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TipsyMcStagger 12-01-2011 06:16 PM

After cutting concrete block...
 
I have a 36" window in a concrete block wall I'm planning to eliminate and replace with a 36" exterior door. I'll have to cut and remove the block between the slab and the sill of the existing window to enlarge the opening for the door.

My question is how to address the voids that remain in the block after making the cuts? Obviously, I'll have to frame a rough opening for the door using PT lumber, but I'll need solid concrete to properly secure the rough-in.

Any help is appreciated.

TIA.

Tipsy

joecaption 12-01-2011 06:21 PM

To do it right your going to have to cut along a vertical morter joint and cut out all of the 1/2 blocks and replace with new 1/2 blocks so there soild on the exposed ends. A whole lot of work. Also is the a lantal over that window and will it come out to the corret height to reuse it. If not then one has to be added to support the block above it.

jomama45 12-01-2011 06:22 PM

Of course it's nicer all around to have the jambs flush, but they don't necessarily need to be. You should be able to either:

A) Fasten into the insed webs of the block with long anchors at lest every other course, or

B) Fasten directly into the 1.25" to 1.5" edge/face of the block with shorter anchors.

TipsyMcStagger 12-01-2011 06:40 PM

Quote:

Originally Posted by joecaption (Post 783525)
To do it right your going to have to cut along a vertical morter joint and cut out all of the 1/2 blocks and replace with new 1/2 blocks so there soild on the exposed ends. A whole lot of work. Also is the a lantal over that window and will it come out to the corret height to reuse it. If not then one has to be added to support the block above it.

I belive there is a concrete lentil above the window and my rough measurements indicate it will be high enough to allow for the door. Doing as you suggest might be difficult because the window is near a corner. While I'm sure it's possible to do, it might be beyond my capabilities. Is there a way to fill the voids vs. cutting the block out and replacing it with the closed end of a half block?


Quote:

Originally Posted by jomama45 (Post 783526)
Of course it's nicer all around to have the jambs flush, but they don't necessarily need to be. You should be able to either:

A) Fasten into the insed webs of the block with long anchors at lest every other course, or

B) Fasten directly into the 1.25" to 1.5" edge/face of the block with shorter anchors.

When you say the jambs don't have to be flush, do you mean the PT rough-in (I apologize if I'm using incorrect terms) doesn't need to be flush against solid concrete? In other words, it would be okay if every-other block were hollow behind the PT?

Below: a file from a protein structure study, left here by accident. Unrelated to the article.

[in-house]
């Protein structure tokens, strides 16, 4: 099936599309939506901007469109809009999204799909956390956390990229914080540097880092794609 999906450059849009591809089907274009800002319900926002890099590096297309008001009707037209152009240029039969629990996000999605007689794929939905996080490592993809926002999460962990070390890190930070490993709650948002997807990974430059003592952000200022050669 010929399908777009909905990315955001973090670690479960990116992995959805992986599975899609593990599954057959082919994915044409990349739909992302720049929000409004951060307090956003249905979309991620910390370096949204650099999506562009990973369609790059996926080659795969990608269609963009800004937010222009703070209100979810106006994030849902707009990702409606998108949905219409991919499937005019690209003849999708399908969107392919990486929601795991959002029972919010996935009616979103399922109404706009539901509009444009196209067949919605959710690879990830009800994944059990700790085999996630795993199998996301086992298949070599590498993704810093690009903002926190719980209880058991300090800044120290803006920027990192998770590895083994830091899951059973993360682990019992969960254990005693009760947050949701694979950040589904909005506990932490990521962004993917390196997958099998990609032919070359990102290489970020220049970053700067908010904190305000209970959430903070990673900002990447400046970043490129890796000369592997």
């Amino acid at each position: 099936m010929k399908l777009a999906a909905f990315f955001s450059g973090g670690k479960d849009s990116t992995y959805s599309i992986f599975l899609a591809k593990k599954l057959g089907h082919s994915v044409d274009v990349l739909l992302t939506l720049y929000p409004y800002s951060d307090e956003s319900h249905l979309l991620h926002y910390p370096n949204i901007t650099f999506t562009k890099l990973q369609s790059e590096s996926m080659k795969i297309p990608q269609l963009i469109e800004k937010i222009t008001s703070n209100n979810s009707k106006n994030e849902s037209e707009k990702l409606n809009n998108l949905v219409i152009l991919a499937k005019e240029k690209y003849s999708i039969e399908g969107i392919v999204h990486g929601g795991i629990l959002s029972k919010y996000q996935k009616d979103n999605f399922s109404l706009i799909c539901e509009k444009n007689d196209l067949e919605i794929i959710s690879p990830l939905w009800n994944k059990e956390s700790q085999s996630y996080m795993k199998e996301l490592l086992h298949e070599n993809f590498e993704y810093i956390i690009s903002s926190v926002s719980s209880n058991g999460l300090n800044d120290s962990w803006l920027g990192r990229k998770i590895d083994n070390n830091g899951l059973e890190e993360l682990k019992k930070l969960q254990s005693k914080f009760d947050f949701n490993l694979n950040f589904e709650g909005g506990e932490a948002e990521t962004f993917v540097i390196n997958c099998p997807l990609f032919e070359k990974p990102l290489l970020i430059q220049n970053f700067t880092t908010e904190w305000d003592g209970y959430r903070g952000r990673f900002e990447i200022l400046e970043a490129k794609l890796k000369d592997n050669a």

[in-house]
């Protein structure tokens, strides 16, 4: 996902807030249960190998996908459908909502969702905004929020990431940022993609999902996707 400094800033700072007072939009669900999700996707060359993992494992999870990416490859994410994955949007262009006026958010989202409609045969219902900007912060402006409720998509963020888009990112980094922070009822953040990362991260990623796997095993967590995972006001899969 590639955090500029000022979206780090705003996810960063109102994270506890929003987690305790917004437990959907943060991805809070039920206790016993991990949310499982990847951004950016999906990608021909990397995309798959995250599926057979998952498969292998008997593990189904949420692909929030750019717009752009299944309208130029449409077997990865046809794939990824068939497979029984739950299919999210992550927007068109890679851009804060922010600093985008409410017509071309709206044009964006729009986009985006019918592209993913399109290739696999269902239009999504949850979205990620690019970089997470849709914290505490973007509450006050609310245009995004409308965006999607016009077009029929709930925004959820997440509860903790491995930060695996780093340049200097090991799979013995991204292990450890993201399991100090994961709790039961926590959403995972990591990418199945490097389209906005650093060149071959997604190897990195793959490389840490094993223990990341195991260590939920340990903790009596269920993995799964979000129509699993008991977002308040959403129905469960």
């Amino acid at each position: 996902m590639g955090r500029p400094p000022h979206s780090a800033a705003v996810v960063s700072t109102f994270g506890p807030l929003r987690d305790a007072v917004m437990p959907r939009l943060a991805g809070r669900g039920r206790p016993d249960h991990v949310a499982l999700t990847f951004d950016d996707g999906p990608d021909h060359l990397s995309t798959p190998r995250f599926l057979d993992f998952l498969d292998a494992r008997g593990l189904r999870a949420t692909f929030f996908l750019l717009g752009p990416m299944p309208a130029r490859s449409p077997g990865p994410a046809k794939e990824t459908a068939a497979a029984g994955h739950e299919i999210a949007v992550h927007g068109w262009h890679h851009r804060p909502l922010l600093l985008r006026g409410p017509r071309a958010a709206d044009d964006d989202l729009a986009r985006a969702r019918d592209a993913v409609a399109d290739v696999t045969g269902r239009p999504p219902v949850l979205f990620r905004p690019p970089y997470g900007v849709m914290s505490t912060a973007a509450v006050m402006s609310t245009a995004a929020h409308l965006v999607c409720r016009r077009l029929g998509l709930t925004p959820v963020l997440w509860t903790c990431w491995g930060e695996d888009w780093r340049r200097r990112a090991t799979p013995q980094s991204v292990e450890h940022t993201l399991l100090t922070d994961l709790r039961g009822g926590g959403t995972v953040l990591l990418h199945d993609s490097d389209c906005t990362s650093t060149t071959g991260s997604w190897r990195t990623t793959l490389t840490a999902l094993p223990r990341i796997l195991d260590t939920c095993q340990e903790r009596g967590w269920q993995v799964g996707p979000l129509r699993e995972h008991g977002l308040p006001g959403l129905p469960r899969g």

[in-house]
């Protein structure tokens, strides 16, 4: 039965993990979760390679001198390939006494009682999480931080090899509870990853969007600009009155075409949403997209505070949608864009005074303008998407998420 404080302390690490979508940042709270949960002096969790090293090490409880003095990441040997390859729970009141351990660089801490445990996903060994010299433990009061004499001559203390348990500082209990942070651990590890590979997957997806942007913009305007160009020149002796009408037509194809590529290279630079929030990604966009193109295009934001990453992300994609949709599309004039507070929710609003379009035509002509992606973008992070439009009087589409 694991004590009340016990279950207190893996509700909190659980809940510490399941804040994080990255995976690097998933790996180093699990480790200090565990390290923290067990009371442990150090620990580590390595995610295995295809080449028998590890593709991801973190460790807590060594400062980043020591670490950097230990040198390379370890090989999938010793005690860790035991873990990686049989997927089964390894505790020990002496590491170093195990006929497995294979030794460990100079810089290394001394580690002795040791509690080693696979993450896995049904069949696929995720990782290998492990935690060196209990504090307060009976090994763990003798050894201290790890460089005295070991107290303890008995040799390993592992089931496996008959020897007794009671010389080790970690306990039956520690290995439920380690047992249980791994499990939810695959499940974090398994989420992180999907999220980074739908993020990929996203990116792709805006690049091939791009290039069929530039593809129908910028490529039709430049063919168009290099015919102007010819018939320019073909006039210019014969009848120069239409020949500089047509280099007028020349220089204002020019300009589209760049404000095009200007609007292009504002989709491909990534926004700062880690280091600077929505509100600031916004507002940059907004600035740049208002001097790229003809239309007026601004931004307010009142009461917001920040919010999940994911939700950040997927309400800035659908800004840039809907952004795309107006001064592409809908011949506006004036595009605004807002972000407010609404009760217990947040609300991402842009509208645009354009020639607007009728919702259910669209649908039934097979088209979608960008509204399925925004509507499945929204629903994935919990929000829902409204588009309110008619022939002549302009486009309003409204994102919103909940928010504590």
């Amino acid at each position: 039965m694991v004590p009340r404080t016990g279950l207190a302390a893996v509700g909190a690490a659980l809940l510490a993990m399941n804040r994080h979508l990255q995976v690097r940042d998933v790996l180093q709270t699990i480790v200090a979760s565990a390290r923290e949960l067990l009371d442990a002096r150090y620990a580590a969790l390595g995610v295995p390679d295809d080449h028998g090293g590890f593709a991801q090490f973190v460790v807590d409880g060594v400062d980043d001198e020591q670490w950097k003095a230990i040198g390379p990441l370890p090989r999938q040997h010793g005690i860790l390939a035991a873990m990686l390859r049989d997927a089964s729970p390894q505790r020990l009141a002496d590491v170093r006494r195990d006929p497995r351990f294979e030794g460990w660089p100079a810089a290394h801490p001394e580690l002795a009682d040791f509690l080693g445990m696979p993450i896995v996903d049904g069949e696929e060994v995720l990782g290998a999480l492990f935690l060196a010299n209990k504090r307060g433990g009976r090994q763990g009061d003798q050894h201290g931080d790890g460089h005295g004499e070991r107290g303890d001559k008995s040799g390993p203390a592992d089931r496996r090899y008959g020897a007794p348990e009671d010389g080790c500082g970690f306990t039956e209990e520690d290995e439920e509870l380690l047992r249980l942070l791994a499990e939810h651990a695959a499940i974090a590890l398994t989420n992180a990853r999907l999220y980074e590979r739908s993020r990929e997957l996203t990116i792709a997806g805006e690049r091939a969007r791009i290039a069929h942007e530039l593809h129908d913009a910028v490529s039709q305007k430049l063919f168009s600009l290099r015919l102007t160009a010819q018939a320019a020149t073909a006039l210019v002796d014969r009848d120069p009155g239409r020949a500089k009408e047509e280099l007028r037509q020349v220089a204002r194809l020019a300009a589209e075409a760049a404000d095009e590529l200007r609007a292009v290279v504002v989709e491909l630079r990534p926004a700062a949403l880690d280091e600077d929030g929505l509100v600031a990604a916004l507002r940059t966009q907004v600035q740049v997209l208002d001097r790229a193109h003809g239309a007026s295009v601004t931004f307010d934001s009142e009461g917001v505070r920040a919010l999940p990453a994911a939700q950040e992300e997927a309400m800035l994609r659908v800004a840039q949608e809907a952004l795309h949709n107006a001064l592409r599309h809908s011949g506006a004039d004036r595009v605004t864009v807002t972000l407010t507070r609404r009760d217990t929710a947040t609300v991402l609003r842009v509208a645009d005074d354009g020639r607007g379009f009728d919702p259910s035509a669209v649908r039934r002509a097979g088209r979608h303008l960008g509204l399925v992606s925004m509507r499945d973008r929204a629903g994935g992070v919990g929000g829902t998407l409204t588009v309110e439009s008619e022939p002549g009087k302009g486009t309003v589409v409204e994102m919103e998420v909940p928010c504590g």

Thanks.

Tipsy

jomama45 12-01-2011 06:56 PM

Quote:

Originally Posted by TipsyMcStagger (Post 783541)
In other words, it would be okay if every-other block were hollow behind the PT?

Thanks.

Tipsy

Absolutely, unless it's an extremely heavy door or something. If it can be sawed straight enough, you can simply use an adhesive (like PL 400 or the like) to glue it on and add your fasteners.

TipsyMcStagger 12-01-2011 07:03 PM

Quote:

Originally Posted by jomama45 (Post 783563)
Absolutely, unless it's an extremely heavy door or something. If it can be sawed straight enough, you can simply use an adhesive (like PL 400 or the like) to glue it on and add your fasteners.

I wasn't aware of that. This will simplify things greatly. The sill is only 18" or so from the slab, so it's probably fewer than three courses of block that are affected.

Thanks very much.

Tipsy

joecaption 12-01-2011 07:11 PM

Very poor way to do it. There's going to be a ton of ways for water and wind to get in that way.
Also you do not need to use pressure treated wood.
If you did ever fastner you use would have to be ACQ approved. The whole thing will be under trim when your done so none of it will be exposed.

TipsyMcStagger 12-01-2011 07:16 PM

Quote:

Originally Posted by joecaption (Post 783582)
Very poor way to do it. There's going to be a ton of ways for water and wind to get in that way.
Also you do not need to use pressure treated wood.
If you did ever fastner you use would have to be ACQ approved. The whole thing will be under trim when your done so none of it will be exposed.

Okay...I thought PT was always supposed to be used against concrete.

Although this door leads to an outside space, it will bear virtually no wind load and is under roof, so it will not get wet. It will lead to a small atrium space that is enclosed on three sides. The door will be opposite the open side of the space.

Tipsy

jomama45 12-01-2011 07:28 PM

Quote:

Originally Posted by joecaption (Post 783582)
Very poor way to do it. There's going to be a ton of ways for water and wind to get in that way.

And how "stout" & water-tight do you think a DIY "toothing" of the block would be, considering every other bed joint will be merely tuckpointed????


Also you do not need to use pressure treated wood.

Any would that's in direct contact with concrete or masonrly here needs to be treated, not to mention it's also good practice.

If you did ever fastner you use would have to be ACQ approved. The whole thing will be under trim when your done so none of it will be exposed.

Plenty of fasteners available that are approved........


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